Over the past few years, the area formerly known as Downtown Disney has been going through a stage of evolution. It started with the name–which became Disney Springs — and a new design.
Then, suddenly, the landscape changed. It started with replacing the remnants of Pleasure Island with a bustling mediterranean-style village stuffed with the hottest designer shops, scattered with an array of fantastic restaurants and bars from the nation-wide Sprinkle Cupcakes to the one-of-a-kind Indiana Jones-themed Jock Lindsay’s Hanger Bar. But this transition has taken more than just the Eisner-Era club scene. It has now also taken DisneyQuest.
Opening to Disniacs everywhere in 1998, Walt Disney World’s indoor interactive theme park was where the magic of Disney met the digital world. The only way to access it was by boarding an elevator commandeered by Genie himself, and when we did, we were transported to the Ventureport with access to five levels of interactive rides, games, and unforgettable adventure. And oh, the adventures we had!
We built our own roller coaster with Bill Nye the Coaster Guy at CyberSpace Mountain, and we got to experience our creation in an adapted F-16 flight simulator. We enlisted in Buzz Lightyear’s AstroBlaster, which combined dodgeball and bumper cars into an epic intergalactic battle.
We took our best shot at Mighty Ducks Pinball Slam. We took command of the high seas battling pirates—dead and alive—for treasure in Pirates of the Caribbean: Battle of Buccaneer Gold, and we attempted to maneuverer a raft down a very primeval Virtual Jungle Cruise. Then, we left earth to rescue colonists in an Extra-TERROR-estrial Alien Encounter, and to Ride the Comix 5. We also learned to draw at the Animation Academy, Radio Disney recorded our songs, we built toys with Sid, and our eyes were opened to Virtual Reality on Aladdin’s Magic Carpet Ride.
If we got hungry, we had FoodQuest and the Wonderland Cafe, and we weren’t just limited to those few rides. Scattered around each of the interactive rides was a massive, good old-fashioned arcade with every game you can think of from Pac-Man to Guitar Hero with unlimited daily access included in the ticket. It was also the place to find Disney favorites like Tron and Fix It Felix Jr.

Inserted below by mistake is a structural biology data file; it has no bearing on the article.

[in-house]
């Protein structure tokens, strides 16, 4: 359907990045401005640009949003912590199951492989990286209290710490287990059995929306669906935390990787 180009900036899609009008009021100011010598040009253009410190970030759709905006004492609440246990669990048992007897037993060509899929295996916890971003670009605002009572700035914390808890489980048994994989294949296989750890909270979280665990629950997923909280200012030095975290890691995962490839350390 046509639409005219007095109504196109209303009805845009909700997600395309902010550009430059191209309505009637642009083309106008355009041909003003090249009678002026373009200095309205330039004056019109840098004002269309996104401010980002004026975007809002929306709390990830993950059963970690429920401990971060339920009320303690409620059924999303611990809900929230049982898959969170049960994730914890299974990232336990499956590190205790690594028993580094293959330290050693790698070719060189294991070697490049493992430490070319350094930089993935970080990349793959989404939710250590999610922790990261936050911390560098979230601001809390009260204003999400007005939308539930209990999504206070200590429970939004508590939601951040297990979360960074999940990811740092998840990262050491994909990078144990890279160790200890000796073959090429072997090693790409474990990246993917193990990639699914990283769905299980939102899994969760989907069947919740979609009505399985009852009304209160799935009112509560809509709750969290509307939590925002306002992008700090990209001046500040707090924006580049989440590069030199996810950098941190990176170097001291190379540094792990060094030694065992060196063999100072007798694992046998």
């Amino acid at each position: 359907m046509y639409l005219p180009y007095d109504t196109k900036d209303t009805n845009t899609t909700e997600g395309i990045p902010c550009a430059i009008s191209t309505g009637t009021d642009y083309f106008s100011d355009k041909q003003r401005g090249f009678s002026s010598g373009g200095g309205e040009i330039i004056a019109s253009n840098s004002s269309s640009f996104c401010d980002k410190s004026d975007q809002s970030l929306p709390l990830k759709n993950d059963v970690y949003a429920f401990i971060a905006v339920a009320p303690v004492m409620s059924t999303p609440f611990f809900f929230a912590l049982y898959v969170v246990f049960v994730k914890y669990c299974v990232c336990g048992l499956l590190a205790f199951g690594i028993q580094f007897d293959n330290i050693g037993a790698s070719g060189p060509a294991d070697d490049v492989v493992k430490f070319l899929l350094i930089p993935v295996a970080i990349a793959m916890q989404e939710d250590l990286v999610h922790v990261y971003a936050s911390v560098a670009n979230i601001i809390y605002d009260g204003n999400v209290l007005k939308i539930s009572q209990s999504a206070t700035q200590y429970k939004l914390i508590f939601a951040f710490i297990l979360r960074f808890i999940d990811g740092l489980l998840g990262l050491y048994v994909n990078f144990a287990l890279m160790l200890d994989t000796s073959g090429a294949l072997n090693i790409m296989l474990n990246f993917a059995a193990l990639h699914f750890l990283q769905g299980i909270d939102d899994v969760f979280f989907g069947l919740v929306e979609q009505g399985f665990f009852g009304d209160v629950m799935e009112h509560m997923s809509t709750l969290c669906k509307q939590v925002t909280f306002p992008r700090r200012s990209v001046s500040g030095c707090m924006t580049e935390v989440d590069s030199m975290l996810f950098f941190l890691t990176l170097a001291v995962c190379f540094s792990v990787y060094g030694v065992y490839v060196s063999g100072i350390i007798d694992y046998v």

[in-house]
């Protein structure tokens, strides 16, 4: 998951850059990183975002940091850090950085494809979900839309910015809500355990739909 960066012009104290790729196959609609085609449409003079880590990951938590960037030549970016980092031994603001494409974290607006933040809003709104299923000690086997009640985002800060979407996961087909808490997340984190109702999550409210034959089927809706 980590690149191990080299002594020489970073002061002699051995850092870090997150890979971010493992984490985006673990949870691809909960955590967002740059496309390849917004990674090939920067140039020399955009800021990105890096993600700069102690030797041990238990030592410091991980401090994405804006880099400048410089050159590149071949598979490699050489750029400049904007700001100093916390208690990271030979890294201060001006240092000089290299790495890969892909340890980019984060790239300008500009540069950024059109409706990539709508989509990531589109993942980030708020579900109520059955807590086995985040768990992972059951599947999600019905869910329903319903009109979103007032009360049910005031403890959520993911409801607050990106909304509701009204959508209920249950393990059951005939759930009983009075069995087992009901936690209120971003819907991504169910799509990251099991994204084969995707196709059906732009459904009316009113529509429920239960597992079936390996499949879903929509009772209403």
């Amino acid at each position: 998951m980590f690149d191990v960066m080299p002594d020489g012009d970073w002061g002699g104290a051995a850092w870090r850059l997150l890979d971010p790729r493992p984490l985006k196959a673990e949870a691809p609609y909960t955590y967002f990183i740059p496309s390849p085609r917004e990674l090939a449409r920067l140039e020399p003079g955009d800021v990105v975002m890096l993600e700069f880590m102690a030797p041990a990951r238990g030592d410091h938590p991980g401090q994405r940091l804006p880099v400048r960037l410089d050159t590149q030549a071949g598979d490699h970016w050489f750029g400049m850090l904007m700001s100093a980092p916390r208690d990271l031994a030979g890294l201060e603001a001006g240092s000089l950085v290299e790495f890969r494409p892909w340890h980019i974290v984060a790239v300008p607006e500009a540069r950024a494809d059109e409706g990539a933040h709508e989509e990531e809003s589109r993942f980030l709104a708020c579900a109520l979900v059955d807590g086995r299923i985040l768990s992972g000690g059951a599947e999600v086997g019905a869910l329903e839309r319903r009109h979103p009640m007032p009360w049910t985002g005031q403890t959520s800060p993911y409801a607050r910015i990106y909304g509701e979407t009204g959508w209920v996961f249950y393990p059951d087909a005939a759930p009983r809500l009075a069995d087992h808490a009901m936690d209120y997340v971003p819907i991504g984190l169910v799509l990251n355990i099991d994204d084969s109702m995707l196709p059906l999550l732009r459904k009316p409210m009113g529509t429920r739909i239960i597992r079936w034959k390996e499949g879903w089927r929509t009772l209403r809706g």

But now our digital adventures have come to an end, and that end was inevitable. While the plan was ambitious, and had a lot of potential, it wasn’t kept in check. Up until this past Sunday, when we boarded that elevator, we were also transported back in time to the 1990s. The ambience and technology never receiving upgrades, decaying in the stale “Out-Dated” desert between the beloved oases of “Modern” and “Retro”. The technology moved too fast, and it’s most likely that the attendance records and price tag didn’t make the chase worth pursuing.
There was a DisneyQuest opened in Chicago, and it closed down. There were plans to put DisneyQuest in Philadelphia and Toronto, but they were never built. Even the one scheduled for Disneyland was never built. The DisneyQuest at Disney Springs was the first, only, and last. It closes its doors, fading into Disney history to join River Country as a retired park. Just shy of its 20th birthday.
Yes, it was stuck in the ‘90s. Yes, the technology was nowhere near as good as it is now. But, it was still a place of interaction. Not just in the digital sense. Each one of the rides required or allowed for two or more people to team up and play together. Praise to the Imagineers for creating such an awesome place.
Now, after a revival of the Tron franchise, the success of Wreck it Ralph, and with how advanced virtual reality and the digital world has become, would a revived version of DisneyQuest succeed? Perhaps. But as long as Disney continues to put more and more emphasis on immersion and innovation—and find a new home for CyberSpace Mountain—then DisneyQuest fulfilled its mission to Walt Disney World.
The big blue building will now begin to transform into an all-new Disney Springs attraction: The NBA Experience.
But on behalf of the fans of the Walt Disney World Resort, we will never forget you, DisneyQuest. Thank you for playing with us.